We examine five of the latest trends in high-end tiles as showcased recently at the Italian international tile trade fair.

By Katherine Salant

About 10 years ago, the Italian ceramic tile industry took off in an entirely new direction and began to produce tiles that previous generations of tile makers had thought impossible. The new tiles mimicked natural stones like marble so realistically, even experts couldn’t tell the difference until they got up close. This aesthetic leap was almost entirely due to the ingenuity of Italian engineers, who adapted digital technology to tile making machinery.

The obvious next step was replicating other natural materials like wood, and here the illusion was heightened by making tiles the same size as individual wood floor planks and adding texture with wood grain and mineral marks. The tiles also got bigger. Today, 12-by-24-inch and 30-by-30-inch tiles are the norm and ones as large as 5-by-11 feet, with a thickness of only a quarter inch are available.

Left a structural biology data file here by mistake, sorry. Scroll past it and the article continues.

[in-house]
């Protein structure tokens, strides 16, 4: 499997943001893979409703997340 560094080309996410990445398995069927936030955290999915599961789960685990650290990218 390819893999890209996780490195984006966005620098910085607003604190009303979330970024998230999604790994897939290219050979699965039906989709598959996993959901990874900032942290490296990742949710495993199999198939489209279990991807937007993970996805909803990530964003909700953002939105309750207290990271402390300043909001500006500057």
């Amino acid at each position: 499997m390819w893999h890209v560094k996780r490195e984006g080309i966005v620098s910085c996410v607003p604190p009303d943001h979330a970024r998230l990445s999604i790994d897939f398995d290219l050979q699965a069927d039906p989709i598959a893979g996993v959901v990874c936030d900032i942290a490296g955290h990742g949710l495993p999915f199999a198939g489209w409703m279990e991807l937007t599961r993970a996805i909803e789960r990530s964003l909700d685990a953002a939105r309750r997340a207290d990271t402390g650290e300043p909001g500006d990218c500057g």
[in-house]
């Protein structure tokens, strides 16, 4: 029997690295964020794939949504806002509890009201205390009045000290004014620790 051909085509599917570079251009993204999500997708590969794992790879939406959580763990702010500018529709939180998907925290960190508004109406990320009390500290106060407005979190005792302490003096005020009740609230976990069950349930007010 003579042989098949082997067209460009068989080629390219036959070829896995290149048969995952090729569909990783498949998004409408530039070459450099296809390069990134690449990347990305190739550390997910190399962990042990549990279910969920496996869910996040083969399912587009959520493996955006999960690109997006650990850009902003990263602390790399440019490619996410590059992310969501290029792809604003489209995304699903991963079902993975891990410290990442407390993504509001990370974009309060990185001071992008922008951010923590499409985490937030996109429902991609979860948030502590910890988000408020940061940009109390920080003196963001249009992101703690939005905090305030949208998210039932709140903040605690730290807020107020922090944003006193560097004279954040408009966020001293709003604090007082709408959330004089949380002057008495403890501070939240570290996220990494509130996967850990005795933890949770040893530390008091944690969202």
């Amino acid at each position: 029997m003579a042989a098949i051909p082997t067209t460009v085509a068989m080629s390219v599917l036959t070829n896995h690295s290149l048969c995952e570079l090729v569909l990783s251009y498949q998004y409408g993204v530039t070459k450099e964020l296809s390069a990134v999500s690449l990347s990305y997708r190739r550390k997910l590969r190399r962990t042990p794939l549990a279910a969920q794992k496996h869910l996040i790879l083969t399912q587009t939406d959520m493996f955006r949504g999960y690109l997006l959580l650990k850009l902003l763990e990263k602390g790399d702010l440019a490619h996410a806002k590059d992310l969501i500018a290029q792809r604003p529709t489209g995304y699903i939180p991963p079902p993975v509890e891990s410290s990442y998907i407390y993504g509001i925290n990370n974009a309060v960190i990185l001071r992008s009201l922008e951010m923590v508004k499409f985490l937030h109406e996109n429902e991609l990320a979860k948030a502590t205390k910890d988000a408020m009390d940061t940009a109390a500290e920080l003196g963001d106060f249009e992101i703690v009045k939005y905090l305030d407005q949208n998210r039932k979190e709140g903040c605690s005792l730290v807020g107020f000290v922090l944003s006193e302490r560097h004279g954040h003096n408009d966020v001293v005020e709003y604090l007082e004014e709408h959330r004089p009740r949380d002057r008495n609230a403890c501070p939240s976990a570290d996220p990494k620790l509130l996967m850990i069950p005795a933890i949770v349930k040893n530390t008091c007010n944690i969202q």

With all these decorating possibilities, European households began to use tile in all their living spaces, not just the wet areas like the kitchen and baths, a move that is slowly catching on in the U.S. Where is the Italian tile industry today? These trends were spotted at this year’s CERSAIE, a huge international tile trade fair held annually in Bologna.

The color spectrum.

Two years ago beige and bone, neutral tones that influenced home decorating schemes worldwide for decades, had seemingly been banned from the color pantheon forever and gray was in ascendance. But judging by the exhibits at CERSAIE, beige and bone are coming back. Nearly every exhibitor had something in these colors.

Designers’ inspiration.

Tiles that look like natural stone and wood are still big sellers, but tile designers are moving on and finding inspiration in completely unexpected places.

Perhaps the most surprising was a nostalgic dive into 1970s American pop culture, sitcoms and Happy Days, once a very popular TV show in Italy as well as in the U.S. Ceramic Vietrese’s Happy Days Collection of 8-by-8-inch, multicolored geometric motifs is based on furnishings in the Cunningham’s house.